Wildlife & Habitat

Crane Meadows Prairie Habitat
  • Greater Sandhill Crane

    Greater Sandhill Crane

    One of the most notable inhabitants of the refuge is the greater sandhill crane. The refuge provides a sanctuary for one of the largest breeding populations of sandhill cranes in Minnesota. Although the cranes nearly disappeared from Minnesota at the turn of the century, visitors can now find these stately birds in a variety of locations in and around the refuge. In mid-summer, watch for fuzzy, orange “colts” as they follow their parents through prairie and wetland areas, learning to forage for food. In fall, look in upland areas of the refuge for large migratory flocks of sandhill cranes.

  • Bur Oak

    Bur Oak

    Bur oak is one of the most common tree species in Minnesota, and is the most dominant tree in the rare oak savanna habitat found at Crane Meadows. It can grow anywhere from 15 feet to 80 feet, depending on soil and light conditions. The gnarled branches, wide, rounded crown and short trunk make its silhouette unmistakable. Bur oak acorns are a favorite food of wood ducks, squirrels and red-headed woodpeckers.  

  • Gray Fox

    Gray Fox

    Populations of gray fox have been increasing in Minnesota over the past ten years as their range expands into northern Minnesota. The gray fox is a close relative of the more common red fox, and about the same size, but its fur is gray with a black tip on the tail. Gray foxes eat a variety of small mammals, but have a preference for cottontail rabbits. The gray fox is the only member of the dog family (canids) that can climb trees, which it does both to catch prey and escape from predators.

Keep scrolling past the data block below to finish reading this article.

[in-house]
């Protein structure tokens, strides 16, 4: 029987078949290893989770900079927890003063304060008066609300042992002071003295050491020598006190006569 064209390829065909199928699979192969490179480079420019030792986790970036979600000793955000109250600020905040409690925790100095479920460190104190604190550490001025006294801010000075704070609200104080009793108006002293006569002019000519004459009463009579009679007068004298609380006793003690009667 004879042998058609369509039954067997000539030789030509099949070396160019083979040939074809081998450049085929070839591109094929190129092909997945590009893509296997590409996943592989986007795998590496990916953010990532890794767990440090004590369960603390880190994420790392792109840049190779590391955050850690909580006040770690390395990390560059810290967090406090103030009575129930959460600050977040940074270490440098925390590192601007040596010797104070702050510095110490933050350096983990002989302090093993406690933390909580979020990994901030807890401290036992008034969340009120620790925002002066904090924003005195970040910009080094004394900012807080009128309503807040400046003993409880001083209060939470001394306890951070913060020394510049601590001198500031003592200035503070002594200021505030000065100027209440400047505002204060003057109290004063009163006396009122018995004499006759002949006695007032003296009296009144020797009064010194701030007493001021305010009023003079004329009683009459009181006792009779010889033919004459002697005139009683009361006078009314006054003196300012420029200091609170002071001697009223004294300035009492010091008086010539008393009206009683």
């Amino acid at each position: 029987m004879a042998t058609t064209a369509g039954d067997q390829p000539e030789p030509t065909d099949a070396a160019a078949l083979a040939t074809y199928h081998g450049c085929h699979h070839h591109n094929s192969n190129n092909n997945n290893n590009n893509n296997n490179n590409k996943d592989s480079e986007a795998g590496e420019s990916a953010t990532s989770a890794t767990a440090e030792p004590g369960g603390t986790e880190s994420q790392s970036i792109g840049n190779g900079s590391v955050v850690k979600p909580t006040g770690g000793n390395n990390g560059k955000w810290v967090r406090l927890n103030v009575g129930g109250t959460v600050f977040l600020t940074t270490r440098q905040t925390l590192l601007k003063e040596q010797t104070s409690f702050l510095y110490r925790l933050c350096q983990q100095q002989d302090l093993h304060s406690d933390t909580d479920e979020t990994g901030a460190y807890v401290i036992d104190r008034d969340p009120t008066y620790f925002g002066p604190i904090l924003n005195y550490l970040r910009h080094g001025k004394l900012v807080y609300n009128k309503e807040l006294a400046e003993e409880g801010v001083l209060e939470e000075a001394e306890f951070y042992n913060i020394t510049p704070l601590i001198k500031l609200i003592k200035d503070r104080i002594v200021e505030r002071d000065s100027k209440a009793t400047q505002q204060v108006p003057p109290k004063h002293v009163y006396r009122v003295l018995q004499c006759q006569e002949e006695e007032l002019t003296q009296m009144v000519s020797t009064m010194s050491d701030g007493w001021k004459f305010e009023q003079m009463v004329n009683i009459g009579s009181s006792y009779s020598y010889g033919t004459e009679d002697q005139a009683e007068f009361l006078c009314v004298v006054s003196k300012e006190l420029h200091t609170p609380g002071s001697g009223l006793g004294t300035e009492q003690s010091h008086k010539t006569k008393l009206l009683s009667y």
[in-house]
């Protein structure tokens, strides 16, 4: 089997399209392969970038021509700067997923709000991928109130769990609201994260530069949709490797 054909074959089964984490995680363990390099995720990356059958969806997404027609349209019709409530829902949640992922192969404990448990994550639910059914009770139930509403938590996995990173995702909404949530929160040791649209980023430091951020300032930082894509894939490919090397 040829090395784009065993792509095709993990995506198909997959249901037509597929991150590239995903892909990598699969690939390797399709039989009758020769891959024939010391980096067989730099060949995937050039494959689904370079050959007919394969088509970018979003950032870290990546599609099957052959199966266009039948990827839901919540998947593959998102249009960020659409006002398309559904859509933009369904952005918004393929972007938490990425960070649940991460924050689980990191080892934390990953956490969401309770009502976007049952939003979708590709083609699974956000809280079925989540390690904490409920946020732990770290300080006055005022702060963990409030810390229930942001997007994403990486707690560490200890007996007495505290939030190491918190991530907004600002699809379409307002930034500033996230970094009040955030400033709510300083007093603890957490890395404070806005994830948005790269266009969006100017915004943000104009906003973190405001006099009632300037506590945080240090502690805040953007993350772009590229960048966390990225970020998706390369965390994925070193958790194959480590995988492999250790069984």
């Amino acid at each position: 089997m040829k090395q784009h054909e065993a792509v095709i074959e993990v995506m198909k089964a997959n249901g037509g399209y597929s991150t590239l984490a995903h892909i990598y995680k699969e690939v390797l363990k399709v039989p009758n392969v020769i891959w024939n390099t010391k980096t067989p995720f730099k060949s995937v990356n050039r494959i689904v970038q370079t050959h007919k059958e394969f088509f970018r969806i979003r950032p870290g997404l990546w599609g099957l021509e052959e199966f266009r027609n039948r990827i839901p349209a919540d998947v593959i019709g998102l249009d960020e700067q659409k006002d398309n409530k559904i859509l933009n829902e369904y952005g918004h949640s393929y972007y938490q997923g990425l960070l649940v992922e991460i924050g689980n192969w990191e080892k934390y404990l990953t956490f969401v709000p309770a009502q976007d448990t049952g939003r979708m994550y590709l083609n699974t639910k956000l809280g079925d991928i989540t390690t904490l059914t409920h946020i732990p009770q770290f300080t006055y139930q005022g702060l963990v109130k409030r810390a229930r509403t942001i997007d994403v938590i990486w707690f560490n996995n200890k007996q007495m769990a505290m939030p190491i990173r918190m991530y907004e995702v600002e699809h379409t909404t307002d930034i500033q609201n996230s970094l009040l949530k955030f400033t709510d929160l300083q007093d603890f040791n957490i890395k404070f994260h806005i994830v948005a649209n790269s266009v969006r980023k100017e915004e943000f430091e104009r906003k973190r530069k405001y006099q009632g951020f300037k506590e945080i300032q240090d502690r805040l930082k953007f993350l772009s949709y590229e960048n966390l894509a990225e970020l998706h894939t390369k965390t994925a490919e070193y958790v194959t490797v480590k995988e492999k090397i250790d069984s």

• Oak Savanna

    Oak Savanna

    Oak savanna is considered a globally endangered habitat, and active restoration of this habitat is ongoing at Crane Meadows. It is characterized by scattered individuals and clumps of oaks growing with an understory dominated by prairie grasses and wildflowers. It is a fire-dependent plant community, and today refuge staff work to maintain and restore oak savanna with prescribed burning. Birds found near oak savanna woodlands include wild turkey, sandhill crane, eastern bluebird, scarlet tanager and indigo bunting. 

  • Tallgrass Prairie

    Tallgrass Prairie

    Crane Meadows contains approximately 900 acres of grassland habitat, including remnants of the rare tallgrass prairie. Prairie grasses and wildflowers are propagated in the refuge’s greenhouse for planting in areas where active restoration is underway. Big bluestem, little bluestem and Indiangrass, as well as purple prairie clover and black-eyed susan, are some species that are planted. Prescribed burns are used to promote vigorous growth of native plants and prevent woody vegetation from overtaking the prairie. Wildlife species using prairie areas include white-tailed deer, sandhill crane, clay-colored, field, lark, grasshopper, savannah and vesper sparrows, bobolink and eastern meadowlark.